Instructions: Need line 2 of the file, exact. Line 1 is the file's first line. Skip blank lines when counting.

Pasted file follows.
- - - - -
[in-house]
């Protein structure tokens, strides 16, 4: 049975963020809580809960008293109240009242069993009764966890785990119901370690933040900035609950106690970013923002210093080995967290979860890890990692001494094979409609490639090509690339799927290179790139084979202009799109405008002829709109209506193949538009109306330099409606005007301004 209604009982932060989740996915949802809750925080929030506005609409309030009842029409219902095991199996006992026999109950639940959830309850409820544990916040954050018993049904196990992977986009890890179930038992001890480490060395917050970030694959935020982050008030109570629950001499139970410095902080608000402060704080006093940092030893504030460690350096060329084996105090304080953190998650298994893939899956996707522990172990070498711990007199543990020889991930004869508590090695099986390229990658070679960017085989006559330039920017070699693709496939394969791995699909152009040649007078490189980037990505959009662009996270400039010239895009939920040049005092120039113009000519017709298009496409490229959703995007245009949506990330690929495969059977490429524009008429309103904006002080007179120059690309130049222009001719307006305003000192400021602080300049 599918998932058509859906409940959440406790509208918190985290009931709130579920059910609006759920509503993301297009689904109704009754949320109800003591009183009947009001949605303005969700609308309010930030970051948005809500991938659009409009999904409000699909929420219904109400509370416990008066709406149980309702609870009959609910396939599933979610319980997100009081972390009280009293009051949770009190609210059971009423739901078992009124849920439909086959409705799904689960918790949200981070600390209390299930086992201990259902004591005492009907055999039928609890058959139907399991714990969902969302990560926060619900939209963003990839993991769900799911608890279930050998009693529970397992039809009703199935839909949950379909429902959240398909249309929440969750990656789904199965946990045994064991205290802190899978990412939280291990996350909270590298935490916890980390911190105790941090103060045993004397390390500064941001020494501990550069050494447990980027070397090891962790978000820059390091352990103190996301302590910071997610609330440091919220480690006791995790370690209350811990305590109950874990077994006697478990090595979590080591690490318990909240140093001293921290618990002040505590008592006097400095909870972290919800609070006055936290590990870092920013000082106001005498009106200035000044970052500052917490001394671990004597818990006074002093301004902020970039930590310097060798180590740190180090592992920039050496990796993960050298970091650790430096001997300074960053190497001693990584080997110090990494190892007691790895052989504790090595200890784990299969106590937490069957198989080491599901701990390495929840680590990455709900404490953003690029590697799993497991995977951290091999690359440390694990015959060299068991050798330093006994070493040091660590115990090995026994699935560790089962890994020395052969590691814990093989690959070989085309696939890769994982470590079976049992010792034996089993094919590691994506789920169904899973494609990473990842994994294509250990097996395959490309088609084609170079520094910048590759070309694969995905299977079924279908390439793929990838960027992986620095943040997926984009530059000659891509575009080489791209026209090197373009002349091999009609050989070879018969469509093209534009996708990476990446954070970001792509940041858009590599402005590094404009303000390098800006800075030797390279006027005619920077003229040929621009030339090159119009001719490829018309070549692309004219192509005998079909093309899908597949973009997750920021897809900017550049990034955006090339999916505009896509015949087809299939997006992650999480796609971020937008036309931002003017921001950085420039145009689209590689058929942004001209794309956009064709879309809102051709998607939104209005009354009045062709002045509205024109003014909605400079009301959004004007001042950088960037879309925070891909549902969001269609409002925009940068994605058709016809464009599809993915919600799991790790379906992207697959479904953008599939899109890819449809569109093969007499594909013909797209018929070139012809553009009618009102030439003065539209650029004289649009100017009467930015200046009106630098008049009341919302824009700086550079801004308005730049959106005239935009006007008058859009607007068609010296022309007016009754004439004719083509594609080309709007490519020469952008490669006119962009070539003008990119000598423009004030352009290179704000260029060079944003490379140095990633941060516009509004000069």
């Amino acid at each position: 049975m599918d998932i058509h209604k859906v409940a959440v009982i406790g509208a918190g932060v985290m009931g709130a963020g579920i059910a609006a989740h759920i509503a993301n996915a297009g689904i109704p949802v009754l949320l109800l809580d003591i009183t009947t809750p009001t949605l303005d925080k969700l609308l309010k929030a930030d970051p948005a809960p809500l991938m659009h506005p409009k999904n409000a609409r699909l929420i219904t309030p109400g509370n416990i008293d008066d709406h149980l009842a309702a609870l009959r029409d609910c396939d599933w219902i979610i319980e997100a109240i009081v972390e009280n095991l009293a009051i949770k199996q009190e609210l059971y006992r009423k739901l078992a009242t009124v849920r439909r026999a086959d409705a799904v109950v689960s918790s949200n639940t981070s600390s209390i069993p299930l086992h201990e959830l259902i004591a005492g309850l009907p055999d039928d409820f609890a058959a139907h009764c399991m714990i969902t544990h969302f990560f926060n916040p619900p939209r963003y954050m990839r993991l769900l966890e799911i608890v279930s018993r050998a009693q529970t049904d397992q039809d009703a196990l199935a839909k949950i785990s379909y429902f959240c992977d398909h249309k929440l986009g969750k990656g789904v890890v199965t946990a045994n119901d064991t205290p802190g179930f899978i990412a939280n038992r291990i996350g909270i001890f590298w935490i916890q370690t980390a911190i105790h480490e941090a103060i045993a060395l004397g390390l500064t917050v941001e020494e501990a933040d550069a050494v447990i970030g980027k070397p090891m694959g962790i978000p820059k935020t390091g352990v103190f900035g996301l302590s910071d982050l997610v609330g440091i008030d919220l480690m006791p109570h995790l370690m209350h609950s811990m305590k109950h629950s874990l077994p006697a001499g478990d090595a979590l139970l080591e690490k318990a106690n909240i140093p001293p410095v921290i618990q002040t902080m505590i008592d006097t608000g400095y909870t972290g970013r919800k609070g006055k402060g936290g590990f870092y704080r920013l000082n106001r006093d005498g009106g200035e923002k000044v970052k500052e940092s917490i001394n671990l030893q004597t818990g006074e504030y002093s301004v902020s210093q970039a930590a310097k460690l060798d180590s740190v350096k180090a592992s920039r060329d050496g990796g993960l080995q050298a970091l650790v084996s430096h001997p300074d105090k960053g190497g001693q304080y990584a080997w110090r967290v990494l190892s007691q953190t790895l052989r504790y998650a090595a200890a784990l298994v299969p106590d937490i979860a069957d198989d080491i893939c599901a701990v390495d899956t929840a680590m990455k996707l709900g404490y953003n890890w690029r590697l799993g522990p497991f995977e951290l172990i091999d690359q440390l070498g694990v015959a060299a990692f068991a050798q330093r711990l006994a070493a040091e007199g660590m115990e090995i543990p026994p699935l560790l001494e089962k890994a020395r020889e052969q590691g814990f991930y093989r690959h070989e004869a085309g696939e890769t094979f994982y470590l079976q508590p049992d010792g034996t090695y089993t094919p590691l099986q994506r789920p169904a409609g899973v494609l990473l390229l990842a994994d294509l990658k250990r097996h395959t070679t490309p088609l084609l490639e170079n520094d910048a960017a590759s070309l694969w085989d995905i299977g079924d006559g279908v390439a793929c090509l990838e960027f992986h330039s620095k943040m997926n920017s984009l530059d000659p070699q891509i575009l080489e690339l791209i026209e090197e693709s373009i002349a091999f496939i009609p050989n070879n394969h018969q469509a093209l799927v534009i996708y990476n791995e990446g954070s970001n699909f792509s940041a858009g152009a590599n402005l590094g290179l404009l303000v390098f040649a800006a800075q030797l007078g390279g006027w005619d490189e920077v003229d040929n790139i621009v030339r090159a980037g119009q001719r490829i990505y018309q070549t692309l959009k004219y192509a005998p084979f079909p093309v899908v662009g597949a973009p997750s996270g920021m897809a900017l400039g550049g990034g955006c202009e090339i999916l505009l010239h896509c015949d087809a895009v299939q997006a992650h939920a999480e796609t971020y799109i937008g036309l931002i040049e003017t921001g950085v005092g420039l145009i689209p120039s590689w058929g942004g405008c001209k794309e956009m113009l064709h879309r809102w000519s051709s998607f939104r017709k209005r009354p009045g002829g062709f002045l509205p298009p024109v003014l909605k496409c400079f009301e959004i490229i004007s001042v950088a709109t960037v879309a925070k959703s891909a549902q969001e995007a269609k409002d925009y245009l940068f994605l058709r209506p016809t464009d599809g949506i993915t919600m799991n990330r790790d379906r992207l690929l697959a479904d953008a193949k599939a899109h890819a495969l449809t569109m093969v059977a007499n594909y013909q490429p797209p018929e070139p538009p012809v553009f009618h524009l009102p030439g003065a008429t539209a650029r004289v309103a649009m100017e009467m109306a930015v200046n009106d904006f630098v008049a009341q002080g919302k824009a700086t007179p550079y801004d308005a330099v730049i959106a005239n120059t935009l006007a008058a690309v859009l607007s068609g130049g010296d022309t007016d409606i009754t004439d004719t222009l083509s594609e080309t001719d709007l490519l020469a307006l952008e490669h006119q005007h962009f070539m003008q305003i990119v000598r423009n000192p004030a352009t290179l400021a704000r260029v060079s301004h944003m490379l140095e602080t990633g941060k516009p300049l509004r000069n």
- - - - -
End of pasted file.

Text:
């Protein structure tokens, strides 16, 4: 049975963020809580809960008293109240009242069993009764966890785990119901370690933040900035609950106690970013923002210093080995967290979860890890990692001494094979409609490639090509690339799927290179790139084979202009799109405008002829709109209506193949538009109306330099409606005007301004 209604009982932060989740996915949802809750925080929030506005609409309030009842029409219902095991199996006992026999109950639940959830309850409820544990916040954050018993049904196990992977986009890890179930038992001890480490060395917050970030694959935020982050008030109570629950001499139970410095902080608000402060704080006093940092030893504030460690350096060329084996105090304080953190998650298994893939899956996707522990172990070498711990007199543990020889991930004869508590090695099986390229990658070679960017085989006559330039920017070699693709496939394969791995699909152009040649007078490189980037990505959009662009996270400039010239895009939920040049005092120039113009000519017709298009496409490229959703995007245009949506990330690929495969059977490429524009008429309103904006002080007179120059690309130049222009001719307006305003000192400021602080300049 599918998932058509859906409940959440406790509208918190985290009931709130579920059910609006759920509503993301297009689904109704009754949320109800003591009183009947009001949605303005969700609308309010930030970051948005809500991938659009409009999904409000699909929420219904109400509370416990008066709406149980309702609870009959609910396939599933979610319980997100009081972390009280009293009051949770009190609210059971009423739901078992009124849920439909086959409705799904689960918790949200981070600390209390299930086992201990259902004591005492009907055999039928609890058959139907399991714990969902969302990560926060619900939209963003990839993991769900799911608890279930050998009693529970397992039809009703199935839909949950379909429902959240398909249309929440969750990656789904199965946990045994064991205290802190899978990412939280291990996350909270590298935490916890980390911190105790941090103060045993004397390390500064941001020494501990550069050494447990980027070397090891962790978000820059390091352990103190996301302590910071997610609330440091919220480690006791995790370690209350811990305590109950874990077994006697478990090595979590080591690490318990909240140093001293921290618990002040505590008592006097400095909870972290919800609070006055936290590990870092920013000082106001005498009106200035000044970052500052917490001394671990004597818990006074002093301004902020970039930590310097060798180590740190180090592992920039050496990796993960050298970091650790430096001997300074960053190497001693990584080997110090990494190892007691790895052989504790090595200890784990299969106590937490069957198989080491599901701990390495929840680590990455709900404490953003690029590697799993497991995977951290091999690359440390694990015959060299068991050798330093006994070493040091660590115990090995026994699935560790089962890994020395052969590691814990093989690959070989085309696939890769994982470590079976049992010792034996089993094919590691994506789920169904899973494609990473990842994994294509250990097996395959490309088609084609170079520094910048590759070309694969995905299977079924279908390439793929990838960027992986620095943040997926984009530059000659891509575009080489791209026209090197373009002349091999009609050989070879018969469509093209534009996708990476990446954070970001792509940041858009590599402005590094404009303000390098800006800075030797390279006027005619920077003229040929621009030339090159119009001719490829018309070549692309004219192509005998079909093309899908597949973009997750920021897809900017550049990034955006090339999916505009896509015949087809299939997006992650999480796609971020937008036309931002003017921001950085420039145009689209590689058929942004001209794309956009064709879309809102051709998607939104209005009354009045062709002045509205024109003014909605400079009301959004004007001042950088960037879309925070891909549902969001269609409002925009940068994605058709016809464009599809993915919600799991790790379906992207697959479904953008599939899109890819449809569109093969007499594909013909797209018929070139012809553009009618009102030439003065539209650029004289649009100017009467930015200046009106630098008049009341919302824009700086550079801004308005730049959106005239935009006007008058859009607007068609010296022309007016009754004439004719083509594609080309709007490519020469952008490669006119962009070539003008990119000598423009004030352009290179704000260029060079944003490379140095990633941060516009509004000069």